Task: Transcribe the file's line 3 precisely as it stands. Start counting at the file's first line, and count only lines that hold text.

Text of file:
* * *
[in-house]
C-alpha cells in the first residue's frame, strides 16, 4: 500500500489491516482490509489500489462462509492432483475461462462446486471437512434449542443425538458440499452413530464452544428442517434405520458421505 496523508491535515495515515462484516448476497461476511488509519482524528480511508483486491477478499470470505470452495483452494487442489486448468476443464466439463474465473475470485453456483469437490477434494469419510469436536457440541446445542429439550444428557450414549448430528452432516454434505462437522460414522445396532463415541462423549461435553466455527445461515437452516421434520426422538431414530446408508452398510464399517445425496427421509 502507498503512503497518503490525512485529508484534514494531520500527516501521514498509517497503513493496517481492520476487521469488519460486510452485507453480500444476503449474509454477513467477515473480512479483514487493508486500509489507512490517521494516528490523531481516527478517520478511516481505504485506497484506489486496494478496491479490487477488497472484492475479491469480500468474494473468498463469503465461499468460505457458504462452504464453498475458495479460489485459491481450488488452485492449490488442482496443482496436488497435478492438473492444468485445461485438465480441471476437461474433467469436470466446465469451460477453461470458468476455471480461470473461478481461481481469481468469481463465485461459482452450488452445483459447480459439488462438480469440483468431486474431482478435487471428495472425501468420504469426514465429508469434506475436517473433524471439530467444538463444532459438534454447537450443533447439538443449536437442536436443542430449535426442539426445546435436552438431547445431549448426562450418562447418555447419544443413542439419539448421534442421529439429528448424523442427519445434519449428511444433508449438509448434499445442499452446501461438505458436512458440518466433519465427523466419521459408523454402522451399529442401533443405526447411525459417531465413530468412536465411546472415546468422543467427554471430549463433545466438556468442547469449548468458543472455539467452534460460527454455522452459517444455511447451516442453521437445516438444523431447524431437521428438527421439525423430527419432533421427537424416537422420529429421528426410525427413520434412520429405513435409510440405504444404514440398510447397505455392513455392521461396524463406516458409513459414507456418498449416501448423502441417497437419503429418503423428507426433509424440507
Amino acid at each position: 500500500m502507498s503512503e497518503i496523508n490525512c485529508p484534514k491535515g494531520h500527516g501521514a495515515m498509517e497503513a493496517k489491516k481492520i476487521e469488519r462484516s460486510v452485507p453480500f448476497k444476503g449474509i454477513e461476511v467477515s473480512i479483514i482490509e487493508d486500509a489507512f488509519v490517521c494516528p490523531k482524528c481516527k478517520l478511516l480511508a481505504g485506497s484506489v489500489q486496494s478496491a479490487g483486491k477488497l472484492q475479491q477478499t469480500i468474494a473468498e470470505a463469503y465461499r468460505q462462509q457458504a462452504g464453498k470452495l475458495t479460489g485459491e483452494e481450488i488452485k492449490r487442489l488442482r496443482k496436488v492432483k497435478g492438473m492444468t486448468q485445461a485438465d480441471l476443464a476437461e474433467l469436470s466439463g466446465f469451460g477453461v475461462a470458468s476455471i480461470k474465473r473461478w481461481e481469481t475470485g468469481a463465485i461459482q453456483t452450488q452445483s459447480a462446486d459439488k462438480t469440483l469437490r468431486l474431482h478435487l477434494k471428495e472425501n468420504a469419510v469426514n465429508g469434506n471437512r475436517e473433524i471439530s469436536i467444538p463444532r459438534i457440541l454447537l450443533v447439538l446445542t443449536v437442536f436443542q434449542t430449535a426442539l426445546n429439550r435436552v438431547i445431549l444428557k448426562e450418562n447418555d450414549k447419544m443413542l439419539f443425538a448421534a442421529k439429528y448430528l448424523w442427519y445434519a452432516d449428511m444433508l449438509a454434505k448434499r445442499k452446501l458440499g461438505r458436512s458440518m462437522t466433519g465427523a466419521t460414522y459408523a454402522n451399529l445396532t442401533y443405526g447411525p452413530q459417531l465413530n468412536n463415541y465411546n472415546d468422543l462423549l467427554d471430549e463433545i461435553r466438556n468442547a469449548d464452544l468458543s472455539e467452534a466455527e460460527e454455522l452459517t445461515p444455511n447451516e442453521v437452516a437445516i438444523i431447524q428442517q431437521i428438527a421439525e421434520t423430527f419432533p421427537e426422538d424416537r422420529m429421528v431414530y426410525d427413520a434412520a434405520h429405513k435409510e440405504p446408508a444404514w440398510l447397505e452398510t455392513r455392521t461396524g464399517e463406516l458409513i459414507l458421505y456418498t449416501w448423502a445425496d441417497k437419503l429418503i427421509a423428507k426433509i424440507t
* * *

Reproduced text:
Amino acid at each position: 500500500m502507498s503512503e497518503i496523508n490525512c485529508p484534514k491535515g494531520h500527516g501521514a495515515m498509517e497503513a493496517k489491516k481492520i476487521e469488519r462484516s460486510v452485507p453480500f448476497k444476503g449474509i454477513e461476511v467477515s473480512i479483514i482490509e487493508d486500509a489507512f488509519v490517521c494516528p490523531k482524528c481516527k478517520l478511516l480511508a481505504g485506497s484506489v489500489q486496494s478496491a479490487g483486491k477488497l472484492q475479491q477478499t469480500i468474494a473468498e470470505a463469503y465461499r468460505q462462509q457458504a462452504g464453498k470452495l475458495t479460489g485459491e483452494e481450488i488452485k492449490r487442489l488442482r496443482k496436488v492432483k497435478g492438473m492444468t486448468q485445461a485438465d480441471l476443464a476437461e474433467l469436470s466439463g466446465f469451460g477453461v475461462a470458468s476455471i480461470k474465473r473461478w481461481e481469481t475470485g468469481a463465485i461459482q453456483t452450488q452445483s459447480a462446486d459439488k462438480t469440483l469437490r468431486l474431482h478435487l477434494k471428495e472425501n468420504a469419510v469426514n465429508g469434506n471437512r475436517e473433524i471439530s469436536i467444538p463444532r459438534i457440541l454447537l450443533v447439538l446445542t443449536v437442536f436443542q434449542t430449535a426442539l426445546n429439550r435436552v438431547i445431549l444428557k448426562e450418562n447418555d450414549k447419544m443413542l439419539f443425538a448421534a442421529k439429528y448430528l448424523w442427519y445434519a452432516d449428511m444433508l449438509a454434505k448434499r445442499k452446501l458440499g461438505r458436512s458440518m462437522t466433519g465427523a466419521t460414522y459408523a454402522n451399529l445396532t442401533y443405526g447411525p452413530q459417531l465413530n468412536n463415541y465411546n472415546d468422543l462423549l467427554d471430549e463433545i461435553r466438556n468442547a469449548d464452544l468458543s472455539e467452534a466455527e460460527e454455522l452459517t445461515p444455511n447451516e442453521v437452516a437445516i438444523i431447524q428442517q431437521i428438527a421439525e421434520t423430527f419432533p421427537e426422538d424416537r422420529m429421528v431414530y426410525d427413520a434412520a434405520h429405513k435409510e440405504p446408508a444404514w440398510l447397505e452398510t455392513r455392521t461396524g464399517e463406516l458409513i459414507l458421505y456418498t449416501w448423502a445425496d441417497k437419503l429418503i427421509a423428507k426433509i424440507t